Today approximately one in 88 children are identified as on the autism spectrum. But in 1990, autism was just a blip on the radar. You didn't hear about support groups, special training for educators, clinical studies. All that a small autistic child had was his family.
I was born the last of four children. My mother had two children from a previous marriage, so my only full brother is Michael, who is just 22 months older than me. The summer before I was born, my parents noticed that Michael was not developing at the same pace as most children. At 18 months, he was not talking, still using a bottle, and extraordinarily fussy. When he was two years old, his fussiness turned into outbursts. Unable to communicate what he was thinking, Michael threw temper tantrums and his behavior was extremely erratic. My mother, a registered nurse, knew that something had to be going on, but could not understand what all of these incidents meant.
Not only was my family clueless about what was causing Michael’s behavior, but there was nowhere to go to try and find answers. We lived in a town of 200 in rural southeastern Illinois, went to a consolidated public county school, and drove more than 30 miles just to reach the nearest Walmart. Cutting edge health research was at least a day’s drive away, and Michael could hardly sit in a car long enough to make it to school every day. At the age of three, Michael was diagnosed with autism after a nurse at a preschool screening said that he had “autistic-like tendencies.”
It feels like a miracle that my parents are still together. They always struggled over how best to discipline Michael. While my mother would try to be gentle and lenient, my father saw Michael’s misbehavior as orneriness and tried to enforce strict rules. The result was chaos between the three of them and I was stuck somewhere in the middle trying to figure out where I fit in. I felt pressured to be the son that kept the family together.
At a young age, I accepted that I had to play the role of Michael’s older brother. That meant I had to look out for him at school, make sure he knew where he was going, and be the one to calm him down when he had an outburst in class. I remember receiving intercom calls in 2nd grade asking me to go to Michael’s classroom, which was inevitably filled with teachers and aides frantically trying to calm him down while he threw things and yelled at the top of his lungs. But seeing me and knowing I was on his side seemed to calm him. When he had these fits, I would walk straight to him, grab his shoulders, and ask, “Michael, what’s wrong buddy?” This would usually be followed by a hug from Michael and five minutes of weeping while he eventually calmed down.
This routine became a normal part of life for me. At school, restaurants, malls, or vacations, when he would start to get frantic, I was the one to tell Michael everything was going to be fine.
Outside of our immediate family, relatives had a hard time accepting that they could not treat Michael the same way they treated me. Countless Christmas and Thanksgiving dinners were spent with someone trying to tell Michael what to do, which often led to passive aggressive arguments about the best way to raise an autistic child.
One of the hardest moments I’ve ever had with my brother came when I was 16. I had a car and a job and was finally able to be something of a normal teenager. I drove Michael to school in the morning, usually a quiet ride with the radio playing low. One morning, he looked at me and said, “I wish I was you.”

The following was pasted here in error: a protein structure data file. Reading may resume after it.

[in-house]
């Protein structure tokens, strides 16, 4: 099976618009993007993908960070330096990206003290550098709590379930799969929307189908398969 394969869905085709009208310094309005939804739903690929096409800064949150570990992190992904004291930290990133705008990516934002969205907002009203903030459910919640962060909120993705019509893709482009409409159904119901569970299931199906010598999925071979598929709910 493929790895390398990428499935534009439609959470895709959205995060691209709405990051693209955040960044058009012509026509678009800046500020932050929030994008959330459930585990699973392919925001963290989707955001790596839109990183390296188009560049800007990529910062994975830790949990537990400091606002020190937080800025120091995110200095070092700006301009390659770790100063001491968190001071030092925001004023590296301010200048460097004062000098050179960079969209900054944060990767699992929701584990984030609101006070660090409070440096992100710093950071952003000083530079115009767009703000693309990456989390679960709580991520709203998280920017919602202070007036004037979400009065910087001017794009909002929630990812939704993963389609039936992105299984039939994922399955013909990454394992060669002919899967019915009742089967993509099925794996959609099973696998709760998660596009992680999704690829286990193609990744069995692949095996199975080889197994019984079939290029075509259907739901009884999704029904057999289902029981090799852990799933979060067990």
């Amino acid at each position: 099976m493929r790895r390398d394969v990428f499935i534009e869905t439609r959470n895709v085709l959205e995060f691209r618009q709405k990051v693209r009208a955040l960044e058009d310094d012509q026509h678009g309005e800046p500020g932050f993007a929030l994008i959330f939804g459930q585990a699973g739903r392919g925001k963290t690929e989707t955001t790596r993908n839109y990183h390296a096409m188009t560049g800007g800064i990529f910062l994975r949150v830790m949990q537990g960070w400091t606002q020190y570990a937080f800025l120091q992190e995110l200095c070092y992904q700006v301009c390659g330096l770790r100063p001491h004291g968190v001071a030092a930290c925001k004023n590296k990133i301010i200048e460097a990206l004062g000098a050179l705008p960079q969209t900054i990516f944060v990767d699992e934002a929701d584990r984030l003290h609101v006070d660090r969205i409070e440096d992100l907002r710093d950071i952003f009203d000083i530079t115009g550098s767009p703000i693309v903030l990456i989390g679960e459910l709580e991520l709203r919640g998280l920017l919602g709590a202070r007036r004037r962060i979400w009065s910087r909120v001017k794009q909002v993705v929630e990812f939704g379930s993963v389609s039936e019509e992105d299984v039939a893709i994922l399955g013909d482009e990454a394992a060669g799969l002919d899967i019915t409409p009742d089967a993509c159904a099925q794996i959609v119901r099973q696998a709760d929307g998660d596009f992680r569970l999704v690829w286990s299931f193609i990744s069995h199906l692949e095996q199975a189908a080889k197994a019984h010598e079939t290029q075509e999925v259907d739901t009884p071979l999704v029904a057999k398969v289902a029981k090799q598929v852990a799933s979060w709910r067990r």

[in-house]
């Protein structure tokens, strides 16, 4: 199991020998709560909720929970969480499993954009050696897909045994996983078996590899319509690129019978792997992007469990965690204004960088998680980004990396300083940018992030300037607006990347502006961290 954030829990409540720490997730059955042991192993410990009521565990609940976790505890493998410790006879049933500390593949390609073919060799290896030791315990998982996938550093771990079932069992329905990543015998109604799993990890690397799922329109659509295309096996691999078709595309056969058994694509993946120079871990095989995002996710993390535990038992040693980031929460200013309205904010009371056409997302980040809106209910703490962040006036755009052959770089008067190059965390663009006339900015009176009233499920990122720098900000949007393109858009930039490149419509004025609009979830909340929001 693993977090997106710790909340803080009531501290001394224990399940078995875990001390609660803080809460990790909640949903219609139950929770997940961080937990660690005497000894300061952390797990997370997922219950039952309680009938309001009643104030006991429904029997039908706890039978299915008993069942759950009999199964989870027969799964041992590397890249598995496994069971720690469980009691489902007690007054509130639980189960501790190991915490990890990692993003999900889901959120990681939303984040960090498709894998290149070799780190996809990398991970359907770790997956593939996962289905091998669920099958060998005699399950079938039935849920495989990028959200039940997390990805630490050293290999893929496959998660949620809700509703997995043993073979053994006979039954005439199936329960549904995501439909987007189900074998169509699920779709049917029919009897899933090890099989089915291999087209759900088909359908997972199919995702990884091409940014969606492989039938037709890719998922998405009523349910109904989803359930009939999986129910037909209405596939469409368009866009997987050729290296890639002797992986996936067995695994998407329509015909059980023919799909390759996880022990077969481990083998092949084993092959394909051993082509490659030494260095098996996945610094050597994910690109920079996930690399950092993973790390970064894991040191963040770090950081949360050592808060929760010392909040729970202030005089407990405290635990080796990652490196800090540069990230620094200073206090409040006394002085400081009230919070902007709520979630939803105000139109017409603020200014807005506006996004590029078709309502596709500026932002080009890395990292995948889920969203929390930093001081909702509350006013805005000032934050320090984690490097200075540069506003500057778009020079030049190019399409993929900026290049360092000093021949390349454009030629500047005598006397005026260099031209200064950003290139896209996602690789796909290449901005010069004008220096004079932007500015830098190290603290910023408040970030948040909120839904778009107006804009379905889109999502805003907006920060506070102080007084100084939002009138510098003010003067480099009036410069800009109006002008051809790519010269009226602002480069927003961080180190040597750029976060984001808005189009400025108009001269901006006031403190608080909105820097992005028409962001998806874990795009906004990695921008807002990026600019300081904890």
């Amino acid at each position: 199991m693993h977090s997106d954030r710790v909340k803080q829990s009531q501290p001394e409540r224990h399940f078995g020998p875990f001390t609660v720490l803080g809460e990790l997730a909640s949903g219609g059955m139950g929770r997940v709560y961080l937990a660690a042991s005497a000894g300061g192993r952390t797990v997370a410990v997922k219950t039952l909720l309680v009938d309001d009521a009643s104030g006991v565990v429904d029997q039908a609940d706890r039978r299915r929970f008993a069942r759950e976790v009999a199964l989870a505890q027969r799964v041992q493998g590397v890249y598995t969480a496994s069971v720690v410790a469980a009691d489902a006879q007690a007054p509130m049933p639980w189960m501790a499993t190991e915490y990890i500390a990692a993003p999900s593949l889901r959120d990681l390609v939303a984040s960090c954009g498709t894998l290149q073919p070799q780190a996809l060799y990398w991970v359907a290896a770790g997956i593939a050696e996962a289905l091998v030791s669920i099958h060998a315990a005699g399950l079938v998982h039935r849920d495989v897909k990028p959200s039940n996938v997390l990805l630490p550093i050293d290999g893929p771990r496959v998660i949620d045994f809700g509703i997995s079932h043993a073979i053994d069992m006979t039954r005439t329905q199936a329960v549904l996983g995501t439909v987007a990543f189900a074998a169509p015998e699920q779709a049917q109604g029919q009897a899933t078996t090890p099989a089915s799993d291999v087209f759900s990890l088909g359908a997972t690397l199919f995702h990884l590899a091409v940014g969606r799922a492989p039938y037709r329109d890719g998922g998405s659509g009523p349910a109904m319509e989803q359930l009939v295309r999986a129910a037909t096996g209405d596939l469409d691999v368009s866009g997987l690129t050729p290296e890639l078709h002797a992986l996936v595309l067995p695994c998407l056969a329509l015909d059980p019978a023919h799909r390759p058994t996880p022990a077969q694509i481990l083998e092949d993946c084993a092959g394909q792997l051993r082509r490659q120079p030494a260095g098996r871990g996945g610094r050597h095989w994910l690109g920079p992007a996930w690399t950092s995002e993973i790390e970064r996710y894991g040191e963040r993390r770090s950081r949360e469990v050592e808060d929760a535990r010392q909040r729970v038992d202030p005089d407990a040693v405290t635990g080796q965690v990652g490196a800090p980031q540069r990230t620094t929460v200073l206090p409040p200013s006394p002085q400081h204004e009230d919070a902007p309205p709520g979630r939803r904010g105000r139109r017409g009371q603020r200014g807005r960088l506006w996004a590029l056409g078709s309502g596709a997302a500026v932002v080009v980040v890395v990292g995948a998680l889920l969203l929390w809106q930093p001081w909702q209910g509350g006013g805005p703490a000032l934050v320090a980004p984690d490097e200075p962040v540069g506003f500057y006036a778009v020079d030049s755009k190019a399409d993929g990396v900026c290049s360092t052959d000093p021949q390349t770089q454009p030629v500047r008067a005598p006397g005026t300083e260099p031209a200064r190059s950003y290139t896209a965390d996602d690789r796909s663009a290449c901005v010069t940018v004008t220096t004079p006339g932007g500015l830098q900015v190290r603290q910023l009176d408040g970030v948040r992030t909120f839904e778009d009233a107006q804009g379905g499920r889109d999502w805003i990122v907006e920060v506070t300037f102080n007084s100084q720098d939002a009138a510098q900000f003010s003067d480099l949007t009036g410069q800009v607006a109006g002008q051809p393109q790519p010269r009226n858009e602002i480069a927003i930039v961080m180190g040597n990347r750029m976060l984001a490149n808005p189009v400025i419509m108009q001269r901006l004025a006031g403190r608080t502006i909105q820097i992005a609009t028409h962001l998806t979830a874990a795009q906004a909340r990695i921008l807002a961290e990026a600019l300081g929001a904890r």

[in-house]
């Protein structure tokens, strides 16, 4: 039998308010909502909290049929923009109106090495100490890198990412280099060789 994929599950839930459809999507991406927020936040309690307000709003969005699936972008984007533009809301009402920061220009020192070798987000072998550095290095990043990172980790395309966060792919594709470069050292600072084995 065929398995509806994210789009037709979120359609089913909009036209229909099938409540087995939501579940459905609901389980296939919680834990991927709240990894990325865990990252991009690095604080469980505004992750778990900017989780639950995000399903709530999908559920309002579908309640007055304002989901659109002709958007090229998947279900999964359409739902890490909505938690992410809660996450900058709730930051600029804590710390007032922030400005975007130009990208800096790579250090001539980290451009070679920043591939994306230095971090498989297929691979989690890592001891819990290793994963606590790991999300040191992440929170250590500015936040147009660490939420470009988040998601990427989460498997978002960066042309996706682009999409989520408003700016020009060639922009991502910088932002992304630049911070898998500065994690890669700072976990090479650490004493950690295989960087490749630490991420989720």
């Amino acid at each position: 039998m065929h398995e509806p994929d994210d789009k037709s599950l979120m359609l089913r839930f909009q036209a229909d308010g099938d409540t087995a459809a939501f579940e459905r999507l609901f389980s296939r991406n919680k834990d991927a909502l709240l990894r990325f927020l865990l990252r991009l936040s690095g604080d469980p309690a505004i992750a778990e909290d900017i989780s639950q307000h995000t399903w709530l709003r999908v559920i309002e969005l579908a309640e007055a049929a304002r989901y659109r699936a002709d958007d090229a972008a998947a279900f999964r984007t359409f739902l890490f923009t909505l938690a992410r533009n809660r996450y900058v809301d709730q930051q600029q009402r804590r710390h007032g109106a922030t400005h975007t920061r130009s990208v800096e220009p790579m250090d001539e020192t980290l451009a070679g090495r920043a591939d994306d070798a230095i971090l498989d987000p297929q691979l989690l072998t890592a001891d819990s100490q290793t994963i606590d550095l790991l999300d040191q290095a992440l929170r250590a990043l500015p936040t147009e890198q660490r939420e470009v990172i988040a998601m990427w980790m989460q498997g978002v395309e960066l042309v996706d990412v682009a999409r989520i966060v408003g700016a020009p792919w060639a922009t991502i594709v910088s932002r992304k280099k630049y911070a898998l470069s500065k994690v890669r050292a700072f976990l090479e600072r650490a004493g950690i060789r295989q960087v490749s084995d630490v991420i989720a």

“What do you mean?” I asked.
“You’re not autistic,” he replied. “You can drive a car and play sports and get a job and make money. You’re normal, and I’ll never be able to be normal like you.” I had no clue how to respond to that. His self-awareness had finally caught up to him, and it left him with a pretty grim future.
At the age of 23, I married Nicole, the love of my life. I asked Michael to be a groomsman for the wedding, and he agreed. The day of the ceremony, I could tell something was up. I didn’t want to let it bother me, so I asked my good friend Ryan to watch out for him and keep him in good spirits. But at the end of the ceremony, Michael came running down the aisle screaming, “Congratulations, you beat me! Now I’m NEVER gonna get married!”
My instincts kicked in. I grabbed him and brought him in for a giant hug, allowing him to cry and calm down for a moment. I told him how much I loved him. I told him everything was going to be fine. Within an hour, Michael came up to me to apologize about the outburst and told me how happy he was for Nicole and me.
Today, Michael lives in a group home with four other men, works five days a week at Coleman Tri-County Services in Shawneetown, Illinois, and has a lovely girlfriend named Marci. He helped pioneer the special education program in our public school. Earlier this year, we attended a concert together with 10,000 other people. When he was young, he could hardly be in a restaurant with 10 other guests. At the concert, he waited in line for the restroom and made his way through the crowded arena with no problem at all. When he meets new people, he immediately opens up the conversation and talks about a shared interest. He didn’t even start talking until the age of six. All in all, Michael has become a fantastic grown man, and one of my biggest heroes.
My mother works to raise autism awareness in our region and guarantee the well-being of students with special needs in public high schools. My father, who had the most difficult time of all of us accepting Michael’s autism, enjoys going to St. Louis Cardinals games and Tom Petty concerts with him. I stay in touch with Michael regularly. We talk about books, movies, and video games. Growing up with Michael was not easy, but he helped make me into the man I am today and I am thankful to have such an incredible brother in my life.